I’ve been in the IT field long enough to get to know many programmers, both experienced and just wannabies. During this time, I’ve realized that most of them are just bad programmers, simply said. I find myself agreeing with a brilliant post by Jeff Atwood, which alleges that programmers can’t program. What are the reasons for this? Many. Probably, IMHO, the main fault has to be addressed to the lousy education that people receive. But then again, the ability of giving education remains directly proportional to the ability of getting it, and where I see people complaining about low quality of education in University, I also see students with no interest in learning. Let’s see some of the reasons why programmers can’t really program.

  1. Young people study Computer Science just because it’s a trend. It sounds almost unbelievable to me, but I must admit it’s mostly true. The vast majority of my old University mates just applied to the Computer Science department because… well: everybody was doing so. They followed the rest of the sheep.

  2. Young people study Computer Science because they wouldn’t know what else to do. That’s really another strong source of applications to Computer Science. A lot of young people in their teenage years just don’t know what they want to do as grownups. Computer Science still seems to be a good career opportunity, so they just go for it.

  3. Young people study Computer Science because they think it’s a sure way of getting a job. 10-something years ago there was a big boom, and if you just knew some HTML, were thought to be a computer guru. These types of belief mark a deep footprint on popular sayings, hence the wave of people applying to Computer Science just because they can work, is still there.

  4. Many of today’s programmers, were doing nothing else than surfing the net or using Word till last year. Especially in small and vertical based markets, improvisation just rules. People learn something, and literally throw themselves on the field. Drawbacks for quality of their work are simply inevitable. This is not only a group of illiterate people that just jumped in to catch the big wave (what big wave, nowadays?), but people with no passion whatsoever. In other words, I don’t think it’s possible, nowadays, to become a great programmer if you didn’t start getting some interest in the field when you were very young, say about 10 years old (with the due exceptions, of course).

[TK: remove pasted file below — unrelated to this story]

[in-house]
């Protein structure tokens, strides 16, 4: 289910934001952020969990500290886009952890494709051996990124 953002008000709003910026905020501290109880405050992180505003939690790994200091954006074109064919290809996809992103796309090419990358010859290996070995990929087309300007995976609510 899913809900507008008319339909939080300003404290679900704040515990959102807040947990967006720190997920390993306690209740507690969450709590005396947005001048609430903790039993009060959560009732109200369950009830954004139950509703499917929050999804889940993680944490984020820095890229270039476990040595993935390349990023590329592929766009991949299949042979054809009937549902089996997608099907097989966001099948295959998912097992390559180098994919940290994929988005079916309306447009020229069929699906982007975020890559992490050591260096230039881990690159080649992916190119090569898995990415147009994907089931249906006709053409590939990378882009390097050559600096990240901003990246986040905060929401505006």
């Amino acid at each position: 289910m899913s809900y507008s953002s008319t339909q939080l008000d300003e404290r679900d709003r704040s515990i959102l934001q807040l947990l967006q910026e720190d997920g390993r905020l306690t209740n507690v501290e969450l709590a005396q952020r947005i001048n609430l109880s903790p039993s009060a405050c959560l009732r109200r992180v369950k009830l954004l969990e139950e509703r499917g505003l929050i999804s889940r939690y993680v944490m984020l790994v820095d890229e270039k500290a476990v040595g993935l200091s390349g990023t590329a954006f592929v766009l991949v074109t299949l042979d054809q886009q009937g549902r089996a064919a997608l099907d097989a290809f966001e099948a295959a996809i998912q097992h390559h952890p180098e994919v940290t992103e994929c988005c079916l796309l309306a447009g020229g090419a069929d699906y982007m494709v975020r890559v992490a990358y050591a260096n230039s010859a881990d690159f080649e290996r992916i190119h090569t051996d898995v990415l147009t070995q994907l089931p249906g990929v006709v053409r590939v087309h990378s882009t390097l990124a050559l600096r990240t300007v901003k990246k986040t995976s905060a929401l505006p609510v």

5. Many of today’s Computer Science students have no interest whatsoever in what they’re forcefully studying. Just put together the previous items in this list and what do you get? A bunch of people who just don’t care, who want to get their piece of paper (the degree) as soon as possible, and have absolutely no passion in what they learn. That’s the worst. I strongly believe that programming is not just a job like many others, but you need passion to get best at it.

  6. A lot of programmers just don’t like to program. This goes for 100% of my ex University mates! Think of that: 100%. Of course it’s not the whole world but it makes a small statistics.

  7. A lot of programmers just don’t get it. Not even the easy things. I was asked, few weeks ago, by a friend of mine who’s been studying Computer Science for now 4 years, what the difference is between a private and protected method in Java. Apparently reading the books isn’t enough anymore, nowadays. Another guy asked me: “I’ve studied pointers in C, and I think I understood them. Still I can’t find any use for them… are they really used at all?”.

  8. Basically all of the programmers, or wannabe programmers, mentioned above, are miles away from the technical community. These people will totally ignore the existence of:

    • Slashdot and similar
    • RSS
    • Usenet
    • IRC (“Is that like MSN?”)
    • SVN and similar

As you can see, a really strong point, in my opinion, is the lack of care and passion for the subject of programming itself. Lousy programmers are bound to program to take a wage home; good ones are bound to program for the sake of programming itself. Or course you can do that but still miss to be a good programmer, but all falls down to numbers.